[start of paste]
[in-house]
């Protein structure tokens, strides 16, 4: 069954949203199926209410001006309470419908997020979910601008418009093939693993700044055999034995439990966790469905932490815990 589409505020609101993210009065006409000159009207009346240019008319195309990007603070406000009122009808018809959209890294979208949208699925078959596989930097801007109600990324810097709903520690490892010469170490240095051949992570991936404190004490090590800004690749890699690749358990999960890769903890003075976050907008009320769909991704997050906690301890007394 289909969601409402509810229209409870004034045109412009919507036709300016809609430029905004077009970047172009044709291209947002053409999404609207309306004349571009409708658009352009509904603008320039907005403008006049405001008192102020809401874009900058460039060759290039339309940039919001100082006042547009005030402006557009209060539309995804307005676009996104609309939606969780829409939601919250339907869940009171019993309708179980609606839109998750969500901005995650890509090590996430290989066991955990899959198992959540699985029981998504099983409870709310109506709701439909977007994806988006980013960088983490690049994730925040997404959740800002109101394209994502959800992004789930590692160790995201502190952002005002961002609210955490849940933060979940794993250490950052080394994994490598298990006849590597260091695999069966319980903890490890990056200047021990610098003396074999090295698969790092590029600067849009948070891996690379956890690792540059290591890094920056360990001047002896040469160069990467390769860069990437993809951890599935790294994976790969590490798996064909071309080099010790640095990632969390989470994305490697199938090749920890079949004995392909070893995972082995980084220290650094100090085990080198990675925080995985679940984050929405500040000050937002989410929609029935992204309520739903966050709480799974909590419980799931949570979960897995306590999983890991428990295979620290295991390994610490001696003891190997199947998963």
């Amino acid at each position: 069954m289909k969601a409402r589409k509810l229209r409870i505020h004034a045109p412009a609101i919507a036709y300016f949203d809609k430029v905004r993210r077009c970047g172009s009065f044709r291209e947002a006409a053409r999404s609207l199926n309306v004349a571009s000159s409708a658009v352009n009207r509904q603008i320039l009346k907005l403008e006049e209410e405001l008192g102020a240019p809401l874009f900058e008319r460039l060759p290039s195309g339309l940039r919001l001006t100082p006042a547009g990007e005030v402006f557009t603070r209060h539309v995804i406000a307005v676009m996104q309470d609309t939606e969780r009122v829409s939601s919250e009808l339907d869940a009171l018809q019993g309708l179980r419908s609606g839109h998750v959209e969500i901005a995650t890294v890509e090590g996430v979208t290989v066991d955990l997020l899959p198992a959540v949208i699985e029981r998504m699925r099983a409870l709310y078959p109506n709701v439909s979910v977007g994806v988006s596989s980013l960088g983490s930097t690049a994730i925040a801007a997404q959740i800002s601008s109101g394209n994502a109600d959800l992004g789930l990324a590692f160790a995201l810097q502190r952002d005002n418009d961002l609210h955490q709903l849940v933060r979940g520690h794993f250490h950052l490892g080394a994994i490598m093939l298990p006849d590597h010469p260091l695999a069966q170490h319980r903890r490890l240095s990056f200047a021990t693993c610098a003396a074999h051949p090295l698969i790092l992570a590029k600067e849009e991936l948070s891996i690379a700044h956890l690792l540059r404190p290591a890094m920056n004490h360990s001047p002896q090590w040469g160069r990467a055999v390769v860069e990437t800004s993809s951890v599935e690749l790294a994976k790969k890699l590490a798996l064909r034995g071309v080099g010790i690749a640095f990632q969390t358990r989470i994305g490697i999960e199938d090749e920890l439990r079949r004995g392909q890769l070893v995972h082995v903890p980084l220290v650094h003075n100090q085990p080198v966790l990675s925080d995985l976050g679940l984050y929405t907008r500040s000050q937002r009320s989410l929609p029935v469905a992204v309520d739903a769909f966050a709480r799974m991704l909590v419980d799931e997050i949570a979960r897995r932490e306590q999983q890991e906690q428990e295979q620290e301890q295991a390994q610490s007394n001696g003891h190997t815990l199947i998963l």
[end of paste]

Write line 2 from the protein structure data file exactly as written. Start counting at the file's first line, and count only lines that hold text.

């Protein structure tokens, strides 16, 4: 069954949203199926209410001006309470419908997020979910601008418009093939693993700044055999034995439990966790469905932490815990 589409505020609101993210009065006409000159009207009346240019008319195309990007603070406000009122009808018809959209890294979208949208699925078959596989930097801007109600990324810097709903520690490892010469170490240095051949992570991936404190004490090590800004690749890699690749358990999960890769903890003075976050907008009320769909991704997050906690301890007394 289909969601409402509810229209409870004034045109412009919507036709300016809609430029905004077009970047172009044709291209947002053409999404609207309306004349571009409708658009352009509904603008320039907005403008006049405001008192102020809401874009900058460039060759290039339309940039919001100082006042547009005030402006557009209060539309995804307005676009996104609309939606969780829409939601919250339907869940009171019993309708179980609606839109998750969500901005995650890509090590996430290989066991955990899959198992959540699985029981998504099983409870709310109506709701439909977007994806988006980013960088983490690049994730925040997404959740800002109101394209994502959800992004789930590692160790995201502190952002005002961002609210955490849940933060979940794993250490950052080394994994490598298990006849590597260091695999069966319980903890490890990056200047021990610098003396074999090295698969790092590029600067849009948070891996690379956890690792540059290591890094920056360990001047002896040469160069990467390769860069990437993809951890599935790294994976790969590490798996064909071309080099010790640095990632969390989470994305490697199938090749920890079949004995392909070893995972082995980084220290650094100090085990080198990675925080995985679940984050929405500040000050937002989410929609029935992204309520739903966050709480799974909590419980799931949570979960897995306590999983890991428990295979620290295991390994610490001696003891190997199947998963």